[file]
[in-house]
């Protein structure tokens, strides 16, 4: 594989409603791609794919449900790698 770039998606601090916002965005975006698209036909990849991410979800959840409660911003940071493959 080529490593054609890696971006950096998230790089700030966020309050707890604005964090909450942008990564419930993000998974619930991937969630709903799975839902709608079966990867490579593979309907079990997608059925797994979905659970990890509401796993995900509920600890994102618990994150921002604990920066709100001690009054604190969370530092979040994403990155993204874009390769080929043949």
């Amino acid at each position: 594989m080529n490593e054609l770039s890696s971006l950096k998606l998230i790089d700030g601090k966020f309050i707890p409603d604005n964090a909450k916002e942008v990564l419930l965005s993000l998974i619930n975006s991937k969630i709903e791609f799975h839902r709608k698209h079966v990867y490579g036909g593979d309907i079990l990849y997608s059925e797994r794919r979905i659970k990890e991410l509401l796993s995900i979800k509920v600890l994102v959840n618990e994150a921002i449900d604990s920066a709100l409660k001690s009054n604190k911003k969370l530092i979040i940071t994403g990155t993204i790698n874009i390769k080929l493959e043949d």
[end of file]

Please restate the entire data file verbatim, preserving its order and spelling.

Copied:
[in-house]
């Protein structure tokens, strides 16, 4: 594989409603791609794919449900790698 770039998606601090916002965005975006698209036909990849991410979800959840409660911003940071493959 080529490593054609890696971006950096998230790089700030966020309050707890604005964090909450942008990564419930993000998974619930991937969630709903799975839902709608079966990867490579593979309907079990997608059925797994979905659970990890509401796993995900509920600890994102618990994150921002604990920066709100001690009054604190969370530092979040994403990155993204874009390769080929043949």
């Amino acid at each position: 594989m080529n490593e054609l770039s890696s971006l950096k998606l998230i790089d700030g601090k966020f309050i707890p409603d604005n964090a909450k916002e942008v990564l419930l965005s993000l998974i619930n975006s991937k969630i709903e791609f799975h839902r709608k698209h079966v990867y490579g036909g593979d309907i079990l990849y997608s059925e797994r794919r979905i659970k990890e991410l509401l796993s995900i979800k509920v600890l994102v959840n618990e994150a921002i449900d604990s920066a709100l409660k001690s009054n604190k911003k969370l530092i979040i940071t994403g990155t993204i790698n874009i390769k080929l493959e043949d």